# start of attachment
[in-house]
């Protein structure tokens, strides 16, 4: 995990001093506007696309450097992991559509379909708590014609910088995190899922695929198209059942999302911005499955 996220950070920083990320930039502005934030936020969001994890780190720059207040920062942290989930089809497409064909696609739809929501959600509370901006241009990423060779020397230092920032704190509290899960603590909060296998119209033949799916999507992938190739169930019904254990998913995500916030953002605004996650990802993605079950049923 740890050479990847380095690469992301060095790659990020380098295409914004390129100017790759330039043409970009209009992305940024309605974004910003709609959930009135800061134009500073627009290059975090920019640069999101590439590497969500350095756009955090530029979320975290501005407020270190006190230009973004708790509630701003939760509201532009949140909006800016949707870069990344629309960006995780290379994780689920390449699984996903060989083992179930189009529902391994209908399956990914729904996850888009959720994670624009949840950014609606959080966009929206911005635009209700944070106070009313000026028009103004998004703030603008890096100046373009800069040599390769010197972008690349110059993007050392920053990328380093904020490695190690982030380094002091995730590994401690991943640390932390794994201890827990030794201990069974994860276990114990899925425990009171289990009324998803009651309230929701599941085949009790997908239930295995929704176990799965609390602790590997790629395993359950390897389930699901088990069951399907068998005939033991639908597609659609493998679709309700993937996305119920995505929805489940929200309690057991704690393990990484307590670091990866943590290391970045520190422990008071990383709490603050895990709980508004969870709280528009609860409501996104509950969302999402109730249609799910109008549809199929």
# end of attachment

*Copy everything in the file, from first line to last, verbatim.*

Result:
[in-house]
């Protein structure tokens, strides 16, 4: 995990001093506007696309450097992991559509379909708590014609910088995190899922695929198209059942999302911005499955 996220950070920083990320930039502005934030936020969001994890780190720059207040920062942290989930089809497409064909696609739809929501959600509370901006241009990423060779020397230092920032704190509290899960603590909060296998119209033949799916999507992938190739169930019904254990998913995500916030953002605004996650990802993605079950049923 740890050479990847380095690469992301060095790659990020380098295409914004390129100017790759330039043409970009209009992305940024309605974004910003709609959930009135800061134009500073627009290059975090920019640069999101590439590497969500350095756009955090530029979320975290501005407020270190006190230009973004708790509630701003939760509201532009949140909006800016949707870069990344629309960006995780290379994780689920390449699984996903060989083992179930189009529902391994209908399956990914729904996850888009959720994670624009949840950014609606959080966009929206911005635009209700944070106070009313000026028009103004998004703030603008890096100046373009800069040599390769010197972008690349110059993007050392920053990328380093904020490695190690982030380094002091995730590994401690991943640390932390794994201890827990030794201990069974994860276990114990899925425990009171289990009324998803009651309230929701599941085949009790997908239930295995929704176990799965609390602790590997790629395993359950390897389930699901088990069951399907068998005939033991639908597609659609493998679709309700993937996305119920995505929805489940929200309690057991704690393990990484307590670091990866943590290391970045520190422990008071990383709490603050895990709980508004969870709280528009609860409501996104509950969302999402109730249609799910109008549809199929």